This article was originally published Conversation. The publication contributed to an article on Space.com Expert voices: Op-Ed and Insight.
If you look in the southern sky you can point to the “pointer” stars, the Southern Cross. One of these pointers is Alpha Centauri, which is actually a pair of sun-like stars that are close to each other to tell apart by eye.
There is also a third member of the Alpha Centauri system: Proxima Centauri (proxima sen for short), which orbits the two central stars in a wide orbit. This is the closest neighborhood to the sun, just 4.2 light years away.
It is possible that a planet of Proxima Sen is suitable for life. However, we have recently found the signature of the terrible space weather from Proxima Sen, which indicates that the orbiting planet could be blasted by hazardous particles and magnetic fields.
Our neighbor is not like the sun
Our Sun is a relatively incredible yellow dwarf star that eclipses the only known life-planet in the universe: our Earth.
Proxima sen is very different. It is a red dwarf star with a diameter of only 15% of the Sun, and a surface temperature of 3,000 K (degrees Kelvin), which is colder than 6,000 K of the Sun.
Because Proxima Sen is relatively nice, the “Goldilocks X zone” of orbits around it – where the temperature is right for liquid water – is about one-twentieth of the distance from the Sun to Earth. We are interested in the planets in the star’s Goldilocks realm because we know that liquid water is necessary for life.
read more: Say hello to the nearest exoplanet neighbor: Proxima Centauri B.
We know that Proxima Sen has at least two planets: Proxima Sen B, a rocky “super-earth” located in the middle of the Goldilocks zone of Proxima Sen, and Proxima Sen C, located next to “Sub Neptune”.
For years astronomers have thought that planets like Proxima San B could be a life-threatening home because they are so close to their host stars. Many red dwarf stars produce frequent, powerful flares – intense explosions of radiation moving through space. If planets like Proxima Sen B do not have protective features such as a thick atmosphere or a strong magnetic field, they will be exposed to dangerous levels of radiation.
But what about the weather around these stars?
The red dwarf’s “space weather” is another important factor in determining how hospitable they are for life. When flares are involved in intense bursts of light, space weather events mean magnetic field and charged particles from the star can interact directly with the planets.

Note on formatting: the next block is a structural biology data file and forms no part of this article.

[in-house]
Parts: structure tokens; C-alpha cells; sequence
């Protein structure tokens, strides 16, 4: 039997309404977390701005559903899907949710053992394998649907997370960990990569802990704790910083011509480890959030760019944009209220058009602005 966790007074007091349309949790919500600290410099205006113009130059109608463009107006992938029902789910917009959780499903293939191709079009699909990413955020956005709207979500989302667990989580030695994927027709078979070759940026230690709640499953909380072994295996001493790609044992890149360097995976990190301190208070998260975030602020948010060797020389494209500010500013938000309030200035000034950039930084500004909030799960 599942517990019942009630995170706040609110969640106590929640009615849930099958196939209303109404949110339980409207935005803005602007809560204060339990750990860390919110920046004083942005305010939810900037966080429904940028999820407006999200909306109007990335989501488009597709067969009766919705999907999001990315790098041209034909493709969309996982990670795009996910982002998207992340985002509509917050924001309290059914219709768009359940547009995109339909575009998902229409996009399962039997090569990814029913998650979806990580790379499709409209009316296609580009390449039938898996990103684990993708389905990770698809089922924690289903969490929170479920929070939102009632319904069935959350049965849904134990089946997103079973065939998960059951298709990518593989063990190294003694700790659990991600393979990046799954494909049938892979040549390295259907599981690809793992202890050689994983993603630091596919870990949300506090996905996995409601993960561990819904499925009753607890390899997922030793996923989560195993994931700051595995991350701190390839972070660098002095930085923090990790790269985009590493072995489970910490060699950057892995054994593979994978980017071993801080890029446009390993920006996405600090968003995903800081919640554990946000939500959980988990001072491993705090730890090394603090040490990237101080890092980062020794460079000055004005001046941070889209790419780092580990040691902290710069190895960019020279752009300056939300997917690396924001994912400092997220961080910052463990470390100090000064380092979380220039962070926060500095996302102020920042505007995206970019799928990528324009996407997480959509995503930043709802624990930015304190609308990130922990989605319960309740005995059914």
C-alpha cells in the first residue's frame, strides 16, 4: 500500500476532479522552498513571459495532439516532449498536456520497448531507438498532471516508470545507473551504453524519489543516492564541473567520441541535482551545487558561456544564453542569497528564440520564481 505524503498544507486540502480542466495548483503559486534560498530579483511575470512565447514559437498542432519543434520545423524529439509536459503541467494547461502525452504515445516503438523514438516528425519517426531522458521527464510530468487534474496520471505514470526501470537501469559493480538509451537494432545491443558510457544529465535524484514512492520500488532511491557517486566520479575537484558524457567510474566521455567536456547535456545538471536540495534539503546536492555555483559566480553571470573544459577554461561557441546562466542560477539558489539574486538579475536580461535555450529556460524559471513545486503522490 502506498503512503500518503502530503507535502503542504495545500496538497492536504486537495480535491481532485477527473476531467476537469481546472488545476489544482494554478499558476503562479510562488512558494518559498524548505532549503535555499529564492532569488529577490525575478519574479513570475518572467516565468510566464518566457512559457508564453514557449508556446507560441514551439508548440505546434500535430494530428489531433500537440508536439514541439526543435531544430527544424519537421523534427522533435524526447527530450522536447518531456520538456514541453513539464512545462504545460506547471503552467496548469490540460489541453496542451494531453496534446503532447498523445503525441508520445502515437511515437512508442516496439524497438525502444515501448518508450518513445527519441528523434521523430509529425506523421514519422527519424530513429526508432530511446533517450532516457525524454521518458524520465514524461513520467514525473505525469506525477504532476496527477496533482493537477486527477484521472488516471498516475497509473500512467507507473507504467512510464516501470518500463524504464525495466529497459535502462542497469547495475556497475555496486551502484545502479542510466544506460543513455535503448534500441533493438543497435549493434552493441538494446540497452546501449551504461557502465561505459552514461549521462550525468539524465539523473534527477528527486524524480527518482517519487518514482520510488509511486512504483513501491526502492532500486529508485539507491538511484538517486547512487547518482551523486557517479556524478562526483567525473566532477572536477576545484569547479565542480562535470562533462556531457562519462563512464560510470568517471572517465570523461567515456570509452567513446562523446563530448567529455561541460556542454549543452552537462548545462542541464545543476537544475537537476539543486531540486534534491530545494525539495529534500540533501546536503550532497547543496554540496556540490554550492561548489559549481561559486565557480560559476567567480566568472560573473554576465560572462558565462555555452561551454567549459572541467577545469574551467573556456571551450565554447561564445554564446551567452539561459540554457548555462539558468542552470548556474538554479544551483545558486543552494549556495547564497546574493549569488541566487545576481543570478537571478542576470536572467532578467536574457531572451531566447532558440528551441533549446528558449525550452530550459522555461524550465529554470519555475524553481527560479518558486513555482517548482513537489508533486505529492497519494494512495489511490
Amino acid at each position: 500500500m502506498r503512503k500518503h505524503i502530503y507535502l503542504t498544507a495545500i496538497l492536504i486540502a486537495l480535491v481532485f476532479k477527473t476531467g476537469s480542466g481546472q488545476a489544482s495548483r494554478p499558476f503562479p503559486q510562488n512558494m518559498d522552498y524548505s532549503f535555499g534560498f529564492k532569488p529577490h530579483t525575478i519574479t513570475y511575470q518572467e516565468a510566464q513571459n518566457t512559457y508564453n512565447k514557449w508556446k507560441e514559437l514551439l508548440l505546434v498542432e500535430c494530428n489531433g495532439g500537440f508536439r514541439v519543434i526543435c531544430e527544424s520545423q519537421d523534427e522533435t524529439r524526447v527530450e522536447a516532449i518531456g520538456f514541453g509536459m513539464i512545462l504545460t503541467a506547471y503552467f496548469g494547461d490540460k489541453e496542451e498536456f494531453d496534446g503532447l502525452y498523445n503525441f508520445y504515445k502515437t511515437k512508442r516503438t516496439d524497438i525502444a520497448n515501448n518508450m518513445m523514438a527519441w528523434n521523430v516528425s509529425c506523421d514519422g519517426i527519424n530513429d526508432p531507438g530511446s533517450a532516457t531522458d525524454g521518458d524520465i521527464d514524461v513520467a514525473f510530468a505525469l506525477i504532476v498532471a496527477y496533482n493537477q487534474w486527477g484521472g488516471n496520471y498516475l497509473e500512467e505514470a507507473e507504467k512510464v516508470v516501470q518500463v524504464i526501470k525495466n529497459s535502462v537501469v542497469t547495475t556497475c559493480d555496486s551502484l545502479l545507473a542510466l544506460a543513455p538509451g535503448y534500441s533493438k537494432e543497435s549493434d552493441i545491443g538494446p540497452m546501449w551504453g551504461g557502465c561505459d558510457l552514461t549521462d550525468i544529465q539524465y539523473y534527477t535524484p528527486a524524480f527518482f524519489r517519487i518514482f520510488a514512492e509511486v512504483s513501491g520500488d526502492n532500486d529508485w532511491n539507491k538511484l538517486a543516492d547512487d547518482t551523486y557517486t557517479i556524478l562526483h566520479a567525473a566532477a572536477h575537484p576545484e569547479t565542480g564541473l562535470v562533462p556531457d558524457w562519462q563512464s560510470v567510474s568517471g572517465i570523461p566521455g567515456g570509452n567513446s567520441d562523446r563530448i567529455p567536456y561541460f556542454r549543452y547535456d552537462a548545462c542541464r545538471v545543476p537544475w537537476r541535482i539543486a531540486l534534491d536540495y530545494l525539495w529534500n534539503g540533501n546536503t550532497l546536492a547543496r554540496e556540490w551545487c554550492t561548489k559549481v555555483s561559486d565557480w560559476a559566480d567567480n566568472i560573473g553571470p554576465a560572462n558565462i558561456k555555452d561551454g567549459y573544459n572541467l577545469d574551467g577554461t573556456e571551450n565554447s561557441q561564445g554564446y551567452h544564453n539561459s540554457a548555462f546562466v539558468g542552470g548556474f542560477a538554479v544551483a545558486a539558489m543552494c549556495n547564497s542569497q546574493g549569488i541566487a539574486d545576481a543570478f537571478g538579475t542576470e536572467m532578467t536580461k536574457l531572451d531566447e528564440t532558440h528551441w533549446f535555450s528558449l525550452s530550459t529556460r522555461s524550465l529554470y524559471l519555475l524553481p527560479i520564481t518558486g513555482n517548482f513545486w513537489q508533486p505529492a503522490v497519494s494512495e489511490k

The most exciting space weather events are known as coronal mass ejection (or CME). This massive burst star escapes the atmosphere and travels millions of kilometers per hour.
If the weather conditions in space are extreme enough, the planet’s atmosphere can be blown up and its magnetic field pushed backwards, exposing the surface to lethal flare radiation.
CME has been explored around the Sun since the 1970s, but it is very difficult to detect space weather events around distant stars.
For weather updates, tune in to the radio
CME on the Sun Radio produces characteristic explosions of sound, such as “type II” and “type IV” explosions. By finding similar signatures on other stars, we can identify the CMEs of diagonal stars.
In early 2019, we showcased our telescopes on Proxima Sen for 11 nights. We used CSIRO’s new radio telescope, the Australian Australian Square Kilometer Array Pathfinder (ASKAP), as well as the Zedco Telescope, the ANU 2.3M Telescope and NASA’s Transiting Exoplanet Survey Satellite (TSS).
Our goal was to find the signature of the CME.
On the night of May 2, 2019, we observed a giant optical flame with an estimated total energy radiation output of 16 septilian joules. (This is Australia’s current electricity generation, valued at about 17 million years.) At the Sun, this only happens once every year or two decades. But at Proxima Sen, they happen every few weeks.
Using ASKAP, we observed a spectacular sequence of intense radio explosions.
With the astonishing details revealed with ASKAP, we can see that we have found an excellent example of a solar-like type IV radio burst from another star to date.
This explosion of radio waves indicates that the atmosphere in the space around Proxima Sen is quite violent.
‘A swallow doesn’t make summer’
In 1859, British astronomers Richard Carrington and Richard Hodgson made the first observations of a solar flare, followed by a massive space weather storm called the “Carrington Event”. We now know that this hurricane was caused by a huge coronal mass ejection hitting the earth.
Carrington noted the coincidence between these extraordinary events, but cautioned to draw a connection between them, saying, “One swallow does not make summer.” Now we find ourselves in a situation similar to Carrington.
We have seen the signature of the radio hit indicating CME coming out of Proxima Sen. But to confirm the relation of these stellar radio explosions to the CME, we need to collect information of other wavelengths. Once we can do this, we should immediately know how dangerous it is to live next to a star like Proxima Centauri.
read more: Is Alpha Centauri the perfect place to explore life elsewhere?
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